Personal History: Russian Blood, Part 2 Mopsy, Nika, and Uncle
New Yorker, May 3, 1982
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      MOPSY and I went back together as far as I can go. Roaring Gap, North Carolina, summer of 1951. Mopsy (her youngest daughter, reading about Flopsy, Mopsy, and Cottontail in a little book by Beatrix Potter, decided she should be called Mopsy, and that became her family name; her real name was Eliza veta- Elizabeth -Shoumatoff) was going to a resort in the Blue Ridge Mountains to paint a number of prosperous Southerners-Grays of Winston-Salem, tobacco Reynoldses, Chathams of Chatham blankets, stocking-company Haneses. On the spur of the moment, she decided to take me, then her youngest grandchild, along. I was four.

      I vaguely remember a man in Elizabethan duds handing out samples of a new cigarette (Raleigh? Cavalier?) in front of the Greystone Inn as we went in to dinner. I clearly recall a drive we took one Saturday morning to Elkin, near the foot of the mountains. I'd complained of a toothache, and the nearest dentist was in Elkin. Mopsy always drove a Cadillac. This Cadillac had big fins and made no noise. With the windows up and the air-conditioner on, it almost seemed as if we were gliding down to Elkin. Serenely negotiating switchbacks, Mopsy was telling me a story about a witch called Goody Grum, who always said "hoity-toity." I was sitting beside her like a little conspirator, hanging on every word. Anyone who was ever painted by her as a child can attest that she was a mesmerizing storyteller. Goody Grum was a character in a British magazine called C hatterbox, which Mopsy read when she was a girl in Russia, but I didn't learn this until much later. When I was growing up, I didn't think of Mopsy as being Russian. She was always low-key about the past. There was nothing foreign about her. She didn't have an accent. She spoke a cultivated, Continental, neutral sort of English (not American, not English, not Russian) sprinkled with Mopsyisms-"by the bye," "anyhoo."

      Sometimes there would be an opening in the lush Appalachian foliage, and we could see down to the hazy plain where we were headed, or across to the next rib of the Blue Ridge, where there was an abandoned roadprobably the old road to Elkin-with grass growing through its cracks. We rounded one bend in time to see a man walking on the abandoned road across a gully slightly below us. "Look, Mopsy," I said. The man was dressed in rags. He had over one shoulder a stick with a bundle hanging from the end of it. Mopsy explained that he was a hobo. I still dream of that hobo from time to time, and nothing in my life has surpassed the bliss of that spin to Elkin. But when I asked Mopsy about it years later she couldn't remember it at all.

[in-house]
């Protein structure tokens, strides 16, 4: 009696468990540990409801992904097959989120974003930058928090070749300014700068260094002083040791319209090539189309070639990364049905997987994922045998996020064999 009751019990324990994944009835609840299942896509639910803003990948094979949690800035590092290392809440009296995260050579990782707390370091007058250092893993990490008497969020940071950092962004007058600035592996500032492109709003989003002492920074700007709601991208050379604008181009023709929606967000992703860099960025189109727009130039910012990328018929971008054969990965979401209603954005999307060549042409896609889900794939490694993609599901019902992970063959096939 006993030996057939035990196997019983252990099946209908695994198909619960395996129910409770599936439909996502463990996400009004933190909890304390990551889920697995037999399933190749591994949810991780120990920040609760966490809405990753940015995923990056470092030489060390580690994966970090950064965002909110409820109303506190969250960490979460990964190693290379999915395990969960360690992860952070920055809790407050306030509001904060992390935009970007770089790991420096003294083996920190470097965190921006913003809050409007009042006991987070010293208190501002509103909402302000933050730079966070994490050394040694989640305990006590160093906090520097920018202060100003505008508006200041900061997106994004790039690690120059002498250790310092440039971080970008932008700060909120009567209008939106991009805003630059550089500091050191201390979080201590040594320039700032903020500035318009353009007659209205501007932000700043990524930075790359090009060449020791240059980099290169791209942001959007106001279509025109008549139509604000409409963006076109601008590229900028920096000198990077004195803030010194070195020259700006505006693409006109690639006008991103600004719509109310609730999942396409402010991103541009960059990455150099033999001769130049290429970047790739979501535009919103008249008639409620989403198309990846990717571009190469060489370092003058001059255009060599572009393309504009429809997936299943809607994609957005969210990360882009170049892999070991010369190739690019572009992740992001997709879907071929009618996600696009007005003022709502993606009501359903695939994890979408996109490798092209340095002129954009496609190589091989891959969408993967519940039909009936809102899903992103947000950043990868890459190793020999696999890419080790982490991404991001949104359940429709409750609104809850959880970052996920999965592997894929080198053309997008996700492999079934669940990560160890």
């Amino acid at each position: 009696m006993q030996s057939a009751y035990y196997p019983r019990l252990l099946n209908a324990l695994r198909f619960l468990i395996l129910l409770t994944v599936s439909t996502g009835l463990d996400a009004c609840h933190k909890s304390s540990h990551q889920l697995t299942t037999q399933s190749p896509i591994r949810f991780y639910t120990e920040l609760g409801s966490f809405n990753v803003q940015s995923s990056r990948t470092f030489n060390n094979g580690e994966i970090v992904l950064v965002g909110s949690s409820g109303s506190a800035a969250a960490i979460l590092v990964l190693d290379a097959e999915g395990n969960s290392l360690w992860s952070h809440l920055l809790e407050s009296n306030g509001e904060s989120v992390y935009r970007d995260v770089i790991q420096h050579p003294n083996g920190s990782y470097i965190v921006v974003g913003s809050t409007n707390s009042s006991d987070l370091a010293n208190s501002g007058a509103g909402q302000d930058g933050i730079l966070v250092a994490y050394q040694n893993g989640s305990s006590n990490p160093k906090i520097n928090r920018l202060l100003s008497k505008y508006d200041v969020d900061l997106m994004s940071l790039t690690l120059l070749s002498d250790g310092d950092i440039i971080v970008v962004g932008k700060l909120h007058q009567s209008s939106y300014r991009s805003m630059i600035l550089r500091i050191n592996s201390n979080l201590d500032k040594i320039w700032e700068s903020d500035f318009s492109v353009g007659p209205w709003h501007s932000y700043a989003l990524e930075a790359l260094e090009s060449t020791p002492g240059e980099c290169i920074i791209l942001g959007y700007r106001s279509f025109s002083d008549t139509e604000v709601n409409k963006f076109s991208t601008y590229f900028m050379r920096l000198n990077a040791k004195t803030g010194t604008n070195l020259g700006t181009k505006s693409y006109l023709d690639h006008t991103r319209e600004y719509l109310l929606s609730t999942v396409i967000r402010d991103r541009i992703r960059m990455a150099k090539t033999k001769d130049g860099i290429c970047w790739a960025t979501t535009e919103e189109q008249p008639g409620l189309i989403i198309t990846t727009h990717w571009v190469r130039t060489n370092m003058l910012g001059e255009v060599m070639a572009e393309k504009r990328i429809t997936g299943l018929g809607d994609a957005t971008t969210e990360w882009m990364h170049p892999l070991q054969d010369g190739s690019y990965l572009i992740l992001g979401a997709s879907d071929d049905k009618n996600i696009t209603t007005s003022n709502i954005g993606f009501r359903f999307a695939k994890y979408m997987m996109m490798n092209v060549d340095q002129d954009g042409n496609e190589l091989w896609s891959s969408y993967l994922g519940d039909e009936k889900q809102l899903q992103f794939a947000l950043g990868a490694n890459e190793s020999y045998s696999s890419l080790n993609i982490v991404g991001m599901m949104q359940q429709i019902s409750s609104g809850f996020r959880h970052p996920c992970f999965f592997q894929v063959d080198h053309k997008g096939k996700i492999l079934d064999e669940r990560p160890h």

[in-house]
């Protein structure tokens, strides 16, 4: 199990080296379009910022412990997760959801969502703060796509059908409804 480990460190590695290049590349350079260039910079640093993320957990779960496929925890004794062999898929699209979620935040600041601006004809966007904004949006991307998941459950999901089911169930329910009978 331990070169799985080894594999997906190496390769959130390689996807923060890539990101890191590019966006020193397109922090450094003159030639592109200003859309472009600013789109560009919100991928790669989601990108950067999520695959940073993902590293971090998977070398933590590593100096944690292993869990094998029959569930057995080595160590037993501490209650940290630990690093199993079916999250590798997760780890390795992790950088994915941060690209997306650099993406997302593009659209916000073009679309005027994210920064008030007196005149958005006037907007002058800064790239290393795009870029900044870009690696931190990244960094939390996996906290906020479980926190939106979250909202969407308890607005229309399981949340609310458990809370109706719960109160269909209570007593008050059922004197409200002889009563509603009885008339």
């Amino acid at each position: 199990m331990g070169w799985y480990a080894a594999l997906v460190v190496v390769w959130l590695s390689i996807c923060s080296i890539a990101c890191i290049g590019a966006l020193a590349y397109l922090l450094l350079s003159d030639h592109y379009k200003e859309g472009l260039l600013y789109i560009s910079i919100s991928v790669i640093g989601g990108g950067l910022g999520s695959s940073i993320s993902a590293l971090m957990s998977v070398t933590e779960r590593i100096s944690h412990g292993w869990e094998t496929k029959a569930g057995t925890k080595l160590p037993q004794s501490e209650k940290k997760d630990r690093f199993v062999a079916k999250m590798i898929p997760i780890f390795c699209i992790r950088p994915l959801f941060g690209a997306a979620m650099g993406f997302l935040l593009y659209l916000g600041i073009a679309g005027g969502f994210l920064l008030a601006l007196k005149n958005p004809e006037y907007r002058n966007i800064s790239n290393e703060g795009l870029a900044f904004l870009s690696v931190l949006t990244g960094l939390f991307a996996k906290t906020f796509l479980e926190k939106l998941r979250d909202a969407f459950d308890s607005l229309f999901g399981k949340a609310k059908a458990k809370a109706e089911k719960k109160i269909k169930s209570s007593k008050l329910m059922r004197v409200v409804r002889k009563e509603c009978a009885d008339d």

She developed a special relationship, almost a pact, with each of her four grandchildren. With my sister, Tonia, it began when she was sitting for the second of four portraits that Mopsy did of her. Tonia was a snow-blond five-year-old, and Mopsy told her how when she herself was a girl she would, get up at six in the morning to weed the garden, and would read the lives of the saints by candlelight long after she was supposed to be asleep, because she wanted to be good, like them. Only the servants knew about her private devotions, and she had sworn them to secrecy. Years later, when Mopsy was invited by Princess Joan of Luxembourg to paint her children, Charles and Charlotte, she took along Tonia and her other granddaughter, Victoria (my cousin), and Tonia was able to experience her grandmother from the vantage point of young womanhood. It was one of Mopsy's last trips. She was in her eighties, and was in great form. After an elaborate luncheon (seven plate changes, sculptured potatoes), the entire party was getting up from the table when Mopsy felt her legs starting to give. Fortunately, two men in blue-green livery who had been standing against a wall came up and caught her under either arm. "I beg your pardon," she said to them with her most gracious smile. "I must have caught that heel of mine again." That was Mopsy's only concession to time -an occasional loss of equilibrium, a breakdown of the inner ear. Back in their rooms, Mopsy, Tonia, and Victoria told slightly macabre anekdoti and laughed for hours. Mopsy knew hundreds of them. She collected them. One of her favorites concerned a parrot whose vocabulary was limited to two words: "Charmante soiree." "One evening, just before a large dinner party," she told her granddaughters that afternoon, "the parrot was attacked by the cat, who pulled it from its cage and took it under the couch. The parrot's mistress was ushering in guests at the time. Just as they had all seated themselves, they heard an awful screech coming from under the couch. When the mistress pushed the couch aside, only the parrot's beak was left, still squawking 'charmante soiree.'"